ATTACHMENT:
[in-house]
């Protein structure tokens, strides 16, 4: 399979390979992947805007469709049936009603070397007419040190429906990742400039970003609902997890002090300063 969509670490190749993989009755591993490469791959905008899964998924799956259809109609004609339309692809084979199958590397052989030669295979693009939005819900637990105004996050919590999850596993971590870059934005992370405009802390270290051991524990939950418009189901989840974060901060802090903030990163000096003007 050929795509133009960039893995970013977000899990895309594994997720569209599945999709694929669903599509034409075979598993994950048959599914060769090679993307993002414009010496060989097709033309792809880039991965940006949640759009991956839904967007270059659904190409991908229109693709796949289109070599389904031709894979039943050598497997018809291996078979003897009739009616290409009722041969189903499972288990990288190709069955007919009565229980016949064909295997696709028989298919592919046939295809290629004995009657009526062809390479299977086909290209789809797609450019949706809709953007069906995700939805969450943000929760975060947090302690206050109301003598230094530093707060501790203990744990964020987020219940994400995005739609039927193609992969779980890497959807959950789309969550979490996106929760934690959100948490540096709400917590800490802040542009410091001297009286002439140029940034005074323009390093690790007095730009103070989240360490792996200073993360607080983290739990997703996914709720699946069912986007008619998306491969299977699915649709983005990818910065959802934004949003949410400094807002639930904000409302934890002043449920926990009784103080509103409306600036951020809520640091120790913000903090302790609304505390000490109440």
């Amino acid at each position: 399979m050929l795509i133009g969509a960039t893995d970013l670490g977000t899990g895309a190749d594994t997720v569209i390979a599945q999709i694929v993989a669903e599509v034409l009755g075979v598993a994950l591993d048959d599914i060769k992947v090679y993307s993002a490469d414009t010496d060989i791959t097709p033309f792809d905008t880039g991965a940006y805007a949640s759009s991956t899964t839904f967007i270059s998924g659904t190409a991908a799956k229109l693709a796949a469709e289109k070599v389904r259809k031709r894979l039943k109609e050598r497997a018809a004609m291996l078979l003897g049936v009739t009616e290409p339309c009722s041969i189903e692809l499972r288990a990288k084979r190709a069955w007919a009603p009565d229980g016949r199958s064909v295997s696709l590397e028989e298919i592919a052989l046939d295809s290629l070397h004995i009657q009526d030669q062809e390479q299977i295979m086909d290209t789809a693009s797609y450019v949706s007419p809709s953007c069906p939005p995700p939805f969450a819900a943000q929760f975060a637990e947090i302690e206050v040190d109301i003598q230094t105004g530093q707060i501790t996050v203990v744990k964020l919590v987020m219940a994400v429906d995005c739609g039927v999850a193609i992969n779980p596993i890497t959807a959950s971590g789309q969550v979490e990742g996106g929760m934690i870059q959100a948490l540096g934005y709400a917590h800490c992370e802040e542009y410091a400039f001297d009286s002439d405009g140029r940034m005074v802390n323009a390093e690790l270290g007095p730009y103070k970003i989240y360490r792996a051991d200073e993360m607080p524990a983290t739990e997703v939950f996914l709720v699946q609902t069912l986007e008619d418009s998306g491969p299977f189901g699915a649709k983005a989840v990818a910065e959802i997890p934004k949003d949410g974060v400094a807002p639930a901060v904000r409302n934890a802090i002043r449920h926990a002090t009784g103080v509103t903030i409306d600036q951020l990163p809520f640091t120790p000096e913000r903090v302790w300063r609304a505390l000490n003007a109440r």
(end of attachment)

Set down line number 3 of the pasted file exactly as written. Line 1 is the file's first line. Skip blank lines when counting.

């Amino acid at each position: 399979m050929l795509i133009g969509a960039t893995d970013l670490g977000t899990g895309a190749d594994t997720v569209i390979a599945q999709i694929v993989a669903e599509v034409l009755g075979v598993a994950l591993d048959d599914i060769k992947v090679y993307s993002a490469d414009t010496d060989i791959t097709p033309f792809d905008t880039g991965a940006y805007a949640s759009s991956t899964t839904f967007i270059s998924g659904t190409a991908a799956k229109l693709a796949a469709e289109k070599v389904r259809k031709r894979l039943k109609e050598r497997a018809a004609m291996l078979l003897g049936v009739t009616e290409p339309c009722s041969i189903e692809l499972r288990a990288k084979r190709a069955w007919a009603p009565d229980g016949r199958s064909v295997s696709l590397e028989e298919i592919a052989l046939d295809s290629l070397h004995i009657q009526d030669q062809e390479q299977i295979m086909d290209t789809a693009s797609y450019v949706s007419p809709s953007c069906p939005p995700p939805f969450a819900a943000q929760f975060a637990e947090i302690e206050v040190d109301i003598q230094t105004g530093q707060i501790t996050v203990v744990k964020l919590v987020m219940a994400v429906d995005c739609g039927v999850a193609i992969n779980p596993i890497t959807a959950s971590g789309q969550v979490e990742g996106g929760m934690i870059q959100a948490l540096g934005y709400a917590h800490c992370e802040e542009y410091a400039f001297d009286s002439d405009g140029r940034m005074v802390n323009a390093e690790l270290g007095p730009y103070k970003i989240y360490r792996a051991d200073e993360m607080p524990a983290t739990e997703v939950f996914l709720v699946q609902t069912l986007e008619d418009s998306g491969p299977f189901g699915a649709k983005a989840v990818a910065e959802i997890p934004k949003d949410g974060v400094a807002p639930a901060v904000r409302n934890a802090i002043r449920h926990a002090t009784g103080v509103t903030i409306d600036q951020l990163p809520f640091t120790p000096e913000r903090v302790w300063r609304a505390l000490n003007a109440r």